November 8th would be amazing! We would finally get to meet MamaMikes. They are the oldest e-commerce company in Sub-Saharan Africa. It was great finally meeting them. We had a serious question and answer section with them cause that is where Zished is actually headed.
After the session with MamaMikes we had to head back to the iHub and prepare for a pitch with EchoVC. EchoVC is led by Eghosa Omoigui. He was the bluntest person we had ever pitched to. When the pitches were over, I felt like we had all just passed through the eye of a storm. November 9th would see Kojo and I head to the city center to repair Kojo’s laptop. In a funny twist of fate, his laptop screen got broken at a time when it was most needed. Kojo would have to use my laptop over the weekend to get ready for our pitch session on Monday.
Week 12 – Malaria
Monday November 11th would witness a barrage of emails from Vivian and Malaika. All the accelerator teams would have a pitch review session with them. Kojo did an excellent job working on the feedback we got from last week so we didn’t have too many complaints this time. I was surprised that they were able to notice simple mistakes in aesthetics.
On Tuesday November 12th, I would have to take malaria medication. The mosquitoes in Kenya had been biting and I could no longer sleep. That is when I finally agreed that I needed medication or I was in trouble.
Later that day, we would have another pitch session but I could not attend because I was too weak. Kojo would go alone. This would be the second accelerator session I would miss.
On Thursday November 14th I would confirm that I would be leaving Kenya on the 23rd of November. I must admit that I knew that my visa would expire on the 26th of this month but seeing the return ticket had the element of finality attached to it.
Friday would see us have a group pitch session where we would give feedback to each other. Before we pitched, Vivian and Malaika did a demo pitch. Beyond that I will say nothing more. Let’s just say that there was some dancing.
Week 13 – AfriKoin
Typically in schools, after students write their final examinations, all that is left is the end of year party. This was the pattern that the accelerator events followed. The week would start with emails from Vivian and Malaika. Basically they contained our schedules and expectations towards AfriKoin and a round-up of events at the accelerator.
Monday November 18th would see us give another presentation to Vivian and Malaika. Correction would then be made to the slides and feedback given.
The next day we would have a dry run in the evening. AfriKoin would be the earliest we would have to be at the iHub. We would come in at 7 am and do a demo pitch for the White African. He would give us feedback and we would all have to make quick corrections. AfriKoin came and ended at around 4 pm. Then we were on. CardPlanet pitched first followed by Zatiti then Zished and finally Inforex. At the end there was only the feeling of accomplishment.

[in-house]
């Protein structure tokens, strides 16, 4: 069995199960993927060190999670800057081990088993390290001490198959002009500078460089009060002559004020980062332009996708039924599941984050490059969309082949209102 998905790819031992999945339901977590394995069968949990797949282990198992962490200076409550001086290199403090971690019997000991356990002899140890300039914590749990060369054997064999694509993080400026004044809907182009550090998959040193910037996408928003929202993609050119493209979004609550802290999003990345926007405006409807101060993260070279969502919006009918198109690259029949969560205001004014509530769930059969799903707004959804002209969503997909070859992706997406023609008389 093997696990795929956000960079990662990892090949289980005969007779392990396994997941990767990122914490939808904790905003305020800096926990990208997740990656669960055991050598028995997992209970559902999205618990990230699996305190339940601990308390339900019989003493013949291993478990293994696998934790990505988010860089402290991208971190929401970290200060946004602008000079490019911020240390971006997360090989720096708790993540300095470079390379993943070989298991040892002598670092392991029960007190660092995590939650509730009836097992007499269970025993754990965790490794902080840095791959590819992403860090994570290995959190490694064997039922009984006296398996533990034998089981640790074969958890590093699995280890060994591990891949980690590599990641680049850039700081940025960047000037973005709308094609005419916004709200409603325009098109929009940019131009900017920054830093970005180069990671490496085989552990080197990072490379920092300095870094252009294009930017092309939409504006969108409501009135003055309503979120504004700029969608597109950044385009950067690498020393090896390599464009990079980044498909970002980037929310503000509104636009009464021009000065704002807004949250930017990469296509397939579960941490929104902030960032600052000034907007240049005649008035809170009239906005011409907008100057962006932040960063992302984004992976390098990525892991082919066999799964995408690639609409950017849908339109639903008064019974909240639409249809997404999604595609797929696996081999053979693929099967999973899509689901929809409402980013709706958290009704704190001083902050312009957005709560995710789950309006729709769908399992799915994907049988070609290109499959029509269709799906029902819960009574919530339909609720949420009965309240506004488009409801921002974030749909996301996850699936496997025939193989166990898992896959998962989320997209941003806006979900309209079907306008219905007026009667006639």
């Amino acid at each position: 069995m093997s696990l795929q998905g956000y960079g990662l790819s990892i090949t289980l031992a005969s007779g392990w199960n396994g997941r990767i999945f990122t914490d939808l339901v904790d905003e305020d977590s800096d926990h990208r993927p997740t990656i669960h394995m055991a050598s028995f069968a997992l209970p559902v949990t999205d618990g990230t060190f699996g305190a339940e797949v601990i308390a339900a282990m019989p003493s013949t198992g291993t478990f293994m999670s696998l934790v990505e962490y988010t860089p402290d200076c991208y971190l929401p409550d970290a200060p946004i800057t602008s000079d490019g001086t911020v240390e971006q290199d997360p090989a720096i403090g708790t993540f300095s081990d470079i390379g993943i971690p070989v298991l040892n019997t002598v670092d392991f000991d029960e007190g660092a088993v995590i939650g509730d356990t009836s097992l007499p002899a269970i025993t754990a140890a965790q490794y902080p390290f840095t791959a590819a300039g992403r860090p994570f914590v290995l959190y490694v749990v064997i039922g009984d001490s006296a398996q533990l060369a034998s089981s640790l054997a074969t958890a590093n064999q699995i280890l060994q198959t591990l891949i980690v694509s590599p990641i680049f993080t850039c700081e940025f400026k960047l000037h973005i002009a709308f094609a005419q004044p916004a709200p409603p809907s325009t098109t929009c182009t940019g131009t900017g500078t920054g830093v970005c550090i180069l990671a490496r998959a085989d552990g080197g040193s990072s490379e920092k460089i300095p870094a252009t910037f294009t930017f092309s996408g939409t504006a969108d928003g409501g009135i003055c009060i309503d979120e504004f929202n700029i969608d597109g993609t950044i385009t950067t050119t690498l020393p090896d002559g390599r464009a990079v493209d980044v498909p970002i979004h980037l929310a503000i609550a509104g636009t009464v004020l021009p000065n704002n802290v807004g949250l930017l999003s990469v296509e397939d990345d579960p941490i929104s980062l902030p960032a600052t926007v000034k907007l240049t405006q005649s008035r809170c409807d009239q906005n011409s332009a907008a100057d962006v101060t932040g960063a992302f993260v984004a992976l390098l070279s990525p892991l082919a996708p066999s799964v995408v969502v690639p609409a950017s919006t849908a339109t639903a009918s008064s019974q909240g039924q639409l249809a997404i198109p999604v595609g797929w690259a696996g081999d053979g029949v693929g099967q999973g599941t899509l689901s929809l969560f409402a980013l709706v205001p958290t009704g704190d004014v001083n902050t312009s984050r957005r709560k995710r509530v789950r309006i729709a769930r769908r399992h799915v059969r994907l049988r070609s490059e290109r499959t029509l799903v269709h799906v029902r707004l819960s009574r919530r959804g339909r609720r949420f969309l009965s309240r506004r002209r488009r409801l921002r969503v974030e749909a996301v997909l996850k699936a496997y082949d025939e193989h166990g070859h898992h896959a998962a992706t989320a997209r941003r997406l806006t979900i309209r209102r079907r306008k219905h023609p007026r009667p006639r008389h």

The next day would be a blur. Kojo and I would have a review session at 11 am. I was around but my mind wasn’t. I was really tired from all that had happened at Demo Day. Later that night, we would all head out for our accelerator party.
Saturday the 23rd of November would be my last day in Kenya. It was sad leaving. I had spent 3 months in one of the few countries where Nigerians are made to feel awesome. I write this post from Ghana. When you run a web shop, it doesn’t make sense to miss the Christmas window so I have to be here.
- The whole of Africa is one big hunting ground. This continent lacks reliable infrastructure which presents a big opportunity. Eagles (Foreigners) and Lions (Citizens) have an opportunity to make a killing (Please translate in every sense of the word).
- E-commerce is the biggest business opportunity in Africa this decade. Mobile won the last decade but in order to consolidate on that, Africans have to become comfortable with virtual transactions.
- Kenya is an emerging tech hub in Africa. The partnership between PayPal and Equity Bank allowing withdrawals from within Kenya will change the dynamics of monetization in this region.
- Early stage investors bet on people not on business ideas. This is because at this stage the idea is untested. Here the only currency available is the pedigree of the founding team.
- The best way to learn is by doing. When I first arrived in Nairobi, I had never used PrestaShop, Bitnami or Windows Azure before. At the end of my stay here, I have a solid understanding of how they can be used together to deploy an e-commerce solution.
This is Truston Ailende. I am a member of the Zished Team and this is my report on my stay in Kenya. I spent 90 days living in Kenya. I am the first Nigerian to get accepted into the accelerator. Special thanks to Savannah Fund for the opportunity.